Abstract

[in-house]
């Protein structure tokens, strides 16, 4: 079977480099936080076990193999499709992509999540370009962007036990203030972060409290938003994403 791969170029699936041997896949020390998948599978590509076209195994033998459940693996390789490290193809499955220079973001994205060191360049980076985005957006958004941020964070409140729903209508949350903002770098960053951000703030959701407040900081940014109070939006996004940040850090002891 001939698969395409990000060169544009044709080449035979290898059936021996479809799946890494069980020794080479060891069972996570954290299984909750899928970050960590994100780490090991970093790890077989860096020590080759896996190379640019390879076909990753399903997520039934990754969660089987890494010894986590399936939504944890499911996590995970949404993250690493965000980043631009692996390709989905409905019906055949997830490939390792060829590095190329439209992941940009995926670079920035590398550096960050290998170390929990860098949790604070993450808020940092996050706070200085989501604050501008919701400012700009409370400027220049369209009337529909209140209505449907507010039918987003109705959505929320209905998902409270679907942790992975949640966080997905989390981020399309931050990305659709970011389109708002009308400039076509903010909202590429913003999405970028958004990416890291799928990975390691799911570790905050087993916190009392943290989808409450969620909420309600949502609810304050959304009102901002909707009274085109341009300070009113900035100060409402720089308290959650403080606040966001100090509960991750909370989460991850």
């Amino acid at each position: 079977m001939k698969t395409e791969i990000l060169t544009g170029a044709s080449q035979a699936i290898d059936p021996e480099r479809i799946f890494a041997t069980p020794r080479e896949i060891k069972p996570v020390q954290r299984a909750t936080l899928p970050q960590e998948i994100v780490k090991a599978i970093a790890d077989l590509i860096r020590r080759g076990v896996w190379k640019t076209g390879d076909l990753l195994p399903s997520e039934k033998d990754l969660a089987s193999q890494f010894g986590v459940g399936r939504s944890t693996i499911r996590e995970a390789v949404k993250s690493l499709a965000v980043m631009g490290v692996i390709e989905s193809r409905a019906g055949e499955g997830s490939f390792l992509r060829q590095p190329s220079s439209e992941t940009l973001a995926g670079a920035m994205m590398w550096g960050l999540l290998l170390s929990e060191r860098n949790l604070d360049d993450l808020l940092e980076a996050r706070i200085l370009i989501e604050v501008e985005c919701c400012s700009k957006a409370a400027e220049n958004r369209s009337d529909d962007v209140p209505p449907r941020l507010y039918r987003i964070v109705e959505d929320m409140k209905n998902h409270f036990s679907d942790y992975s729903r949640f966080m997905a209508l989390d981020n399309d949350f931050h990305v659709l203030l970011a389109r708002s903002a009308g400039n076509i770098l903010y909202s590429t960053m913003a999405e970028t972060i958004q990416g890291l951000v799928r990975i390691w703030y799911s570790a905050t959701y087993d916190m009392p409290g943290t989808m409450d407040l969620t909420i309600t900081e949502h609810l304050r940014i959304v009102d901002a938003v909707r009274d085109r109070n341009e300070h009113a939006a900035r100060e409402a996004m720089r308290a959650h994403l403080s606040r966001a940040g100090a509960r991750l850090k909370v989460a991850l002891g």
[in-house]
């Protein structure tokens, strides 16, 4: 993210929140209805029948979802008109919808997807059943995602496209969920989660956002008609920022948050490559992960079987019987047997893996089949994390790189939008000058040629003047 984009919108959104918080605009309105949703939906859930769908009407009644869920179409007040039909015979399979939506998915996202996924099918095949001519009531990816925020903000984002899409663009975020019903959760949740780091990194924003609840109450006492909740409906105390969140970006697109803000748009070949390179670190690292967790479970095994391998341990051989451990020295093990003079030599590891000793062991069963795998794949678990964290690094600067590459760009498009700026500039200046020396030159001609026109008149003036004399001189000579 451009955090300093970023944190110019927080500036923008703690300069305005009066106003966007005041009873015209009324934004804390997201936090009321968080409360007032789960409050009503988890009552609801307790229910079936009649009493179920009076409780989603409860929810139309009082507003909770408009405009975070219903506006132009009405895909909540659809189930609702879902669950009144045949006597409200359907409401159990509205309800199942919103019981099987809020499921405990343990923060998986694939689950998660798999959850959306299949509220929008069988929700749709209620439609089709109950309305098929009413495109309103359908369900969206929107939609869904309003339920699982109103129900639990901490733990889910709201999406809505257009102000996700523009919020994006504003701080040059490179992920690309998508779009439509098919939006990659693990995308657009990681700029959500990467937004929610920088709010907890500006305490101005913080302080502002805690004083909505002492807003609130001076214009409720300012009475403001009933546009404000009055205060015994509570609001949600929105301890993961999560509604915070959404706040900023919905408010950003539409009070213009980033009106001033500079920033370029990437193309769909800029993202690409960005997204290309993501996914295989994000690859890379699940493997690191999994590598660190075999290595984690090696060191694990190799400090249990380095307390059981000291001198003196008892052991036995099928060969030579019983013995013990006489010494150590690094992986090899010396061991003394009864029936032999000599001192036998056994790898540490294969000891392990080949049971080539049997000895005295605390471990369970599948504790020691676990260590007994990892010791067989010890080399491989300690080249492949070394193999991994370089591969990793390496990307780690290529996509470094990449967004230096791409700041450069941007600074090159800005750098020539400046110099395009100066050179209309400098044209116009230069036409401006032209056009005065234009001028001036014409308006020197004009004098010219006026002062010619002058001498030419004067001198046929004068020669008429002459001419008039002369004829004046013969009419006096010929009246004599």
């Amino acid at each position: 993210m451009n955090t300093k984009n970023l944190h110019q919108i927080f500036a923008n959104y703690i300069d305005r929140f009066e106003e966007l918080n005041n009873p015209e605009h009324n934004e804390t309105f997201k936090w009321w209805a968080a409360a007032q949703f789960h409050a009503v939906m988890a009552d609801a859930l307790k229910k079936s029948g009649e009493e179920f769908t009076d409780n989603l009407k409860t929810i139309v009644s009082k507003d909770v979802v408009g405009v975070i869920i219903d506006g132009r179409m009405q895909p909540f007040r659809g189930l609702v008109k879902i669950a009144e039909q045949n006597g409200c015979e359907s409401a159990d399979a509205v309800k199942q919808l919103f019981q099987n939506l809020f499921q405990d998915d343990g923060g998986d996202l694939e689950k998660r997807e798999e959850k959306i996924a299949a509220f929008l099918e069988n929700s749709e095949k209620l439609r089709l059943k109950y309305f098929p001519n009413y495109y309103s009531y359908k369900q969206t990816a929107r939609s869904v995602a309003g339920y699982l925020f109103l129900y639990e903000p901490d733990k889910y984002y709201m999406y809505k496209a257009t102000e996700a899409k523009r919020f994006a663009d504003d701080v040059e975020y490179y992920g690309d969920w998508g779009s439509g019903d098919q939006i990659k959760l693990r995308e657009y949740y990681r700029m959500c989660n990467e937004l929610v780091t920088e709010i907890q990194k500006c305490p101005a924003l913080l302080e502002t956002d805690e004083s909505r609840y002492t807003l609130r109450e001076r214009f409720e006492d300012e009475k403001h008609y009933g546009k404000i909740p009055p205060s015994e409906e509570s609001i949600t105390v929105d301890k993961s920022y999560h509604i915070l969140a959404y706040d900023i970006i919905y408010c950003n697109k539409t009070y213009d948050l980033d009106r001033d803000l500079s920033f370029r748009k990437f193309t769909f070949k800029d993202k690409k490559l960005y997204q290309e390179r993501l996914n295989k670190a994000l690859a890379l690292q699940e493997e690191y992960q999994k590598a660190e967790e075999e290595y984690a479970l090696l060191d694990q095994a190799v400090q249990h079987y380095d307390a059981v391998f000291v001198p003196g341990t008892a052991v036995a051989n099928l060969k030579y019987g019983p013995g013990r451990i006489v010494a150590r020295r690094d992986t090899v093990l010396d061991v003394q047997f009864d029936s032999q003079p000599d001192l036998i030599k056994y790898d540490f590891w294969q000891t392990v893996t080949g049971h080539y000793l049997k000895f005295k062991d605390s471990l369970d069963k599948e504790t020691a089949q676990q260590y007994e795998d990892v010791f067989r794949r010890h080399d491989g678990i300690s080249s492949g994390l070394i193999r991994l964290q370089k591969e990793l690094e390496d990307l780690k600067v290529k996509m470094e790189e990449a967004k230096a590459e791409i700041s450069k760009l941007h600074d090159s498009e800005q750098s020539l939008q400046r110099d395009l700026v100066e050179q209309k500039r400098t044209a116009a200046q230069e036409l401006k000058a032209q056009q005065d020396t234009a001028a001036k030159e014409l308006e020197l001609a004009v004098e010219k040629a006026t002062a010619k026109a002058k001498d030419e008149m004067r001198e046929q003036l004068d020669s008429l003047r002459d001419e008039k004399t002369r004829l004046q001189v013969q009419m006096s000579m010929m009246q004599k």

Orthodox Judaism is an ever-evolving religion, responding to changes in science, technology, medicine, etc. The evolution of thought within this religious tradition can be clearly examined in halakhic responses to assisted reproductive technology and the adoption of these technologies and procedures by the Orthodox Jewish community. A relatively new reproductive technology of great interest to the Orthodox community is mitochondrial replacement therapies (MRT). This article examines past and current decisions regarding reproductive technologies that are used when examining a new assisted reproductive technology. Additionally, close examination of these sources will elucidate whether MRT results in the conception and delivery of children who are “Jewish by birth” or how a child born via MRT can be considered Jewish, post-parturition.

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